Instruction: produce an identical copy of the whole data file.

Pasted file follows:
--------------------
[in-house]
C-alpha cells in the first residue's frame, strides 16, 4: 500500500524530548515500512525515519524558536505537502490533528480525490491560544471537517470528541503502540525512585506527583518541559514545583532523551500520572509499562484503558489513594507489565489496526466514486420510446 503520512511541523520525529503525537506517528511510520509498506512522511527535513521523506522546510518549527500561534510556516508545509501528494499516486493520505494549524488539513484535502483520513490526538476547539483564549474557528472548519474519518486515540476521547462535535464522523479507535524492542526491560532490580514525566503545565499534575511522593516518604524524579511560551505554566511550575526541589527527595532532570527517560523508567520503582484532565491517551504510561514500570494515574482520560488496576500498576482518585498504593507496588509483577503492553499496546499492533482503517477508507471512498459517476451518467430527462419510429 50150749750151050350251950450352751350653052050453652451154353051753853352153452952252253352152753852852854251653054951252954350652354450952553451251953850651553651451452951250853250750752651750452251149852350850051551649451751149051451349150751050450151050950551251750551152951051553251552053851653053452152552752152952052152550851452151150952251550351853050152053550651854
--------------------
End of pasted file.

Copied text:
[in-house]
C-alpha cells in the first residue's frame, strides 16, 4: 500500500524530548515500512525515519524558536505537502490533528480525490491560544471537517470528541503502540525512585506527583518541559514545583532523551500520572509499562484503558489513594507489565489496526466514486420510446 503520512511541523520525529503525537506517528511510520509498506512522511527535513521523506522546510518549527500561534510556516508545509501528494499516486493520505494549524488539513484535502483520513490526538476547539483564549474557528472548519474519518486515540476521547462535535464522523479507535524492542526491560532490580514525566503545565499534575511522593516518604524524579511560551505554566511550575526541589527527595532532570527517560523508567520503582484532565491517551504510561514500570494515574482520560488496576500498576482518585498504593507496588509483577503492553499496546499492533482503517477508507471512498459517476451518467430527462419510429 50150749750151050350251950450352751350653052050453652451154353051753853352153452952252253352152753852852854251653054951252954350652354450952553451251953850651553651451452951250853250750752651750452251149852350850051551649451751149051451349150751050450151050950551251750551152951051553251552053851653053452152552752152952052152550851452151150952251550351853050152053550651854